Making Democracy Work

Register to Vote!


Nineteen percent of the voters in the 2012 Presidential election were 18-29 years old, and the youth vote was a decisive factor in the 2008 and 2012 elections. The right to vote is fundamental in a democratic society. Don't be left out + vote and your voice will be heard + at the national, state and local level.

The Right to Vote

To be eligible to vote in New York, you must:

  • be a United States citizen;
  • be 18 years old by December 31 of the year in which you register (note: you must be 18 years old by the date of the general, 
    or other election in which you want to vote);
  • live at your present address at least 30 days before an election;
  • not be in jail or on parole for a felony conviction;
  • not claim the right to vote elsewhere; and most importantly
  • have registered to vote.

Registration in New York You can register to vote in New York either online, by mail, or in person. If you are not yet 18, you can still register if you turn 18 by the end of the year.

ONLINE: Have your driver's license? New York now offers online registration through MyDMV for those with a DMV-issued driver's license or ID card.

BY MAIL: Voter registration forms can also be mailed or completed in person. The New York voter registration form is available online here.

IN PERSON: Fill out a form at a voter registration drive or at the Board of Elections in White Plains. Contact the NYS Board of Elections at 1-800-367-8683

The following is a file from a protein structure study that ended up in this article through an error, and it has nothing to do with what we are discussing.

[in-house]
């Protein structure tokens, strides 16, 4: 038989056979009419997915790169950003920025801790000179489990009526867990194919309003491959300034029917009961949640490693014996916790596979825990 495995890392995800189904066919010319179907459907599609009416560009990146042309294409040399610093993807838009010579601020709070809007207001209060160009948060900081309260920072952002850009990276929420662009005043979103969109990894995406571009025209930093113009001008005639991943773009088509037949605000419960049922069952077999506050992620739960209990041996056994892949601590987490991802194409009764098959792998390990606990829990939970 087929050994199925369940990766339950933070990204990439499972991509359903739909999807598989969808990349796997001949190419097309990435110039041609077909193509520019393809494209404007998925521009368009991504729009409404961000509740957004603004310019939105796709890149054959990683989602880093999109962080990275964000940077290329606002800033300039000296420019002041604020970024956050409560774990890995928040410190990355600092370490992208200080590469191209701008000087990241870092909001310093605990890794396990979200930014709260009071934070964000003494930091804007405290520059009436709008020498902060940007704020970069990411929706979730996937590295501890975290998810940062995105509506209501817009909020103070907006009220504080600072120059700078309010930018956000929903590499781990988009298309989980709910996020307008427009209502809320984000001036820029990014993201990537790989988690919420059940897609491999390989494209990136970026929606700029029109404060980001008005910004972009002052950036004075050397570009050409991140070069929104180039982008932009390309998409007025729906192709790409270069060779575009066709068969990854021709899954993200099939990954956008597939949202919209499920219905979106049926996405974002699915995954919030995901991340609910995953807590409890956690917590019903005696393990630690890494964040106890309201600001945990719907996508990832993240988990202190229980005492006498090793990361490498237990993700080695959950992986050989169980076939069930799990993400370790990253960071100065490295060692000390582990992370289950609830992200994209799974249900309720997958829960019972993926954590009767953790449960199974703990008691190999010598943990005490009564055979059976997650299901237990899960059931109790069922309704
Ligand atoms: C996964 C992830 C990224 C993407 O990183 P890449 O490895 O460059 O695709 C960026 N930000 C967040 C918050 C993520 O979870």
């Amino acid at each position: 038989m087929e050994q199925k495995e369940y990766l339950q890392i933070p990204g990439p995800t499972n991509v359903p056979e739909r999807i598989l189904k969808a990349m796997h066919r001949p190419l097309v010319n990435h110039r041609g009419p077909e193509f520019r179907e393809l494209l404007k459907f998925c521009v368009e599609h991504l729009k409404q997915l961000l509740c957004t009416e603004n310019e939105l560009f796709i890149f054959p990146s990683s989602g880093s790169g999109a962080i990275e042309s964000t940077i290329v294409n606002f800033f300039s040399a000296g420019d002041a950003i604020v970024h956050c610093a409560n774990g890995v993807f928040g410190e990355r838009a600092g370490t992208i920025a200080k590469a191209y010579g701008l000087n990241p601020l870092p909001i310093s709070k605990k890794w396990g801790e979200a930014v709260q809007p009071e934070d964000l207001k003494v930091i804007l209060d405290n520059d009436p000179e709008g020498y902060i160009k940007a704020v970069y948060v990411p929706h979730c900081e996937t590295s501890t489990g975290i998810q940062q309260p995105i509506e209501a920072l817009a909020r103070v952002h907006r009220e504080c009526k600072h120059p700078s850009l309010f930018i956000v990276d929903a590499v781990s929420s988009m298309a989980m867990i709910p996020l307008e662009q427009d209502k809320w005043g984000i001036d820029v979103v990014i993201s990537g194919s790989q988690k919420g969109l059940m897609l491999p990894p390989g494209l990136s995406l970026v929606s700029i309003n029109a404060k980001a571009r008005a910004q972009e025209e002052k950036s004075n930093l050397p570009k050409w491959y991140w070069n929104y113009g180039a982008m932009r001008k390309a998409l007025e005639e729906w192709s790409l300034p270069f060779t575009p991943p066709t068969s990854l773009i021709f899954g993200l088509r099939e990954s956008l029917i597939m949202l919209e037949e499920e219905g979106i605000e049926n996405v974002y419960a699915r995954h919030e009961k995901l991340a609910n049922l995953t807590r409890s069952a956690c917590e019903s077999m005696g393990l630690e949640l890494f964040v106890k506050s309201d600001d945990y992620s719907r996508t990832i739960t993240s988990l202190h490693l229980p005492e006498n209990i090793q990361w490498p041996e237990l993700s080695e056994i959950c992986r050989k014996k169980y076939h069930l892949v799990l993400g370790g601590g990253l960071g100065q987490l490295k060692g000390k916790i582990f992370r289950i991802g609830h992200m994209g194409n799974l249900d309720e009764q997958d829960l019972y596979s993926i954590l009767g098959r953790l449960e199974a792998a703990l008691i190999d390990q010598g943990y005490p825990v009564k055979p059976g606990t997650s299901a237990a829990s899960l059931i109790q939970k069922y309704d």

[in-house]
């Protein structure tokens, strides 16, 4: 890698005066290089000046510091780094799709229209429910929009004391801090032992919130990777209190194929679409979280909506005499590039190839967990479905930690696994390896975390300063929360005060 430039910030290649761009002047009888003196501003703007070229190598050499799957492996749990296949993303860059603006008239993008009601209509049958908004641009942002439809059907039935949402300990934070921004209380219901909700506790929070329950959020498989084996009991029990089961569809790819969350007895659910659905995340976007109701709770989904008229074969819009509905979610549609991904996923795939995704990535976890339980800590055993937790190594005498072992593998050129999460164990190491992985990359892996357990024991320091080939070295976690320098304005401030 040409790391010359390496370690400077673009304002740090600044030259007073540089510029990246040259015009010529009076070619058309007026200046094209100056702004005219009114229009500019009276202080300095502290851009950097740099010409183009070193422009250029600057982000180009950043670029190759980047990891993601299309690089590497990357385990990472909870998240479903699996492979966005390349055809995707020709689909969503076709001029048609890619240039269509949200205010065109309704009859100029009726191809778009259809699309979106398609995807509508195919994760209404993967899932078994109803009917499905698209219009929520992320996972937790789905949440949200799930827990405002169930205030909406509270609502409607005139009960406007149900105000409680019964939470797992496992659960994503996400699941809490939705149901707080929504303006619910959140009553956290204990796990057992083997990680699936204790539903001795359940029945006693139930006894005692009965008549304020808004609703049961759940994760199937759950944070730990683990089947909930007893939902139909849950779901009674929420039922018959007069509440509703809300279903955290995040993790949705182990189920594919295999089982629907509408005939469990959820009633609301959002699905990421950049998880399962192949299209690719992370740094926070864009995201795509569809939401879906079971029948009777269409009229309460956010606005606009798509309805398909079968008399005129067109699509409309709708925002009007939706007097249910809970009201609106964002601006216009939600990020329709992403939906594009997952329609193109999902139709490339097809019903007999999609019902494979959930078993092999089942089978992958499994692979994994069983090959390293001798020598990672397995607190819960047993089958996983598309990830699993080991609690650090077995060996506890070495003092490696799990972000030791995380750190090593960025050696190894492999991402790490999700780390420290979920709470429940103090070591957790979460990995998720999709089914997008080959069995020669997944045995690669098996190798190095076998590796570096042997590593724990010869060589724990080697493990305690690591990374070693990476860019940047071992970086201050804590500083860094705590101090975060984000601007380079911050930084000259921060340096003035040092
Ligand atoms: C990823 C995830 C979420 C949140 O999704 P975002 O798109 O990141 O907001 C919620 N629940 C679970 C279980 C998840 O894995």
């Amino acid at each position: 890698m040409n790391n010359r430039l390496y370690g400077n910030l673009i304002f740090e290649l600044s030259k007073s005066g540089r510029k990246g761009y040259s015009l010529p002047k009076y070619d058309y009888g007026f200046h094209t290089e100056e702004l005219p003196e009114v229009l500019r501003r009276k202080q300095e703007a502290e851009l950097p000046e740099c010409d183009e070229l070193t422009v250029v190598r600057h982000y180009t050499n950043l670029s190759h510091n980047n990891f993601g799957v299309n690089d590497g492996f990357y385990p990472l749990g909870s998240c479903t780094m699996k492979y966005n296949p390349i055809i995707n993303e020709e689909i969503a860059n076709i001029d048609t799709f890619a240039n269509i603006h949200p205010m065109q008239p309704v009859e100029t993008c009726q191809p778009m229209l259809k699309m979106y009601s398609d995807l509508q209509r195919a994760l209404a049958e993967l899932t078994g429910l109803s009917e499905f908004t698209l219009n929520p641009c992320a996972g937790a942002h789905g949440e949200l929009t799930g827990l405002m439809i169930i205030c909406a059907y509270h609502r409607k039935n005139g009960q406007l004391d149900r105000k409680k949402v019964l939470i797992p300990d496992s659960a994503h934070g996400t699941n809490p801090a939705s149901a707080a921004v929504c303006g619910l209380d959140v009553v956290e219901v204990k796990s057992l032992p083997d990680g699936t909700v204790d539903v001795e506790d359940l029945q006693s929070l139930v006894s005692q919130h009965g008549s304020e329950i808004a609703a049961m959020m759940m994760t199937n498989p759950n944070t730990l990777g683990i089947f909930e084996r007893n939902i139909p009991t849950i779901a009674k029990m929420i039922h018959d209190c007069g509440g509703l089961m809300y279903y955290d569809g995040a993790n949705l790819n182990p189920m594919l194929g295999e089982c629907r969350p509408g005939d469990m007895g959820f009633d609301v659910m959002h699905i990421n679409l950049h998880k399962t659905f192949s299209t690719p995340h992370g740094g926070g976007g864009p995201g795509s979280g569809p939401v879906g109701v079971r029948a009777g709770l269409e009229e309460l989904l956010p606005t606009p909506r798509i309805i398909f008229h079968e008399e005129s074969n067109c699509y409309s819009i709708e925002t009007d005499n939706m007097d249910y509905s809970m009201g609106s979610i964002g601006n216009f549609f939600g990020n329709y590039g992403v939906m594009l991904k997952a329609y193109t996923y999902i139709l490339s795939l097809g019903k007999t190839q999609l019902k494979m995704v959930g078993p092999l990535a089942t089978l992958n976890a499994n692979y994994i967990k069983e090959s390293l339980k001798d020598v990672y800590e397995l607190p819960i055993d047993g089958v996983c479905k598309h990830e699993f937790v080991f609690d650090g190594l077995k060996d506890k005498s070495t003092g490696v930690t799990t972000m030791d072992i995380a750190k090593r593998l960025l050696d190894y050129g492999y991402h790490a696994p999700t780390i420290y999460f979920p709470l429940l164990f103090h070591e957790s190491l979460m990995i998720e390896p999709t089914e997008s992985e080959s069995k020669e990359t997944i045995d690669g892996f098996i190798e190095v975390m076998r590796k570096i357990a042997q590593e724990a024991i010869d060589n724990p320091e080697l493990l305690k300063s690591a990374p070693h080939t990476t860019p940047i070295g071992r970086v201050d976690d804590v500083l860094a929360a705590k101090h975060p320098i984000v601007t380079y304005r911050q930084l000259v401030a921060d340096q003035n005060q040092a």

Where Should I Register?

Register to vote at your current address. If you are going to college, when the time comes, you can choose to register to vote at your college address or keep your registration at your parent's address. For more information about choosing where to register once you leave for college, see below.

If You Are Going to College Out of State . . .

If you are in college, the following information will help you to decide whether to register and vote in your home district/state or at your college address. There are many good reasons for registering and voting at either residence, but keep in mind, in most cases the final choice is really yours. You can, of course, register and vote in only one locality + either at your home address or at your college address. 
Visit the LWV of New York website for a full discussion of factors you should consider when deciding where to vote,

As a student, you have a constitutional right to register and vote in the place you truly consider to be "home" -- whether that's your parents' house, your apartment, or your dorm room. But before you make the important decision about where to vote, make sure you know the rules (and sometimes consequences) of registering to vote in that state. Visit the Brennan Center website for accurate information on registering and voting in your college town: Unfortunately, there is a lot of misinformation out there regarding what can happen to students when they register and vote. This website provides information about the effect of registering at college on residency, financial aid, tuition, taxes, insurance and car registration.

Should I Register With a Political Party?

You can register to vote as a member of a political party. In some states, such as New York, you are required to be registered as a member of a political party if you want to participate in that party's primary elections.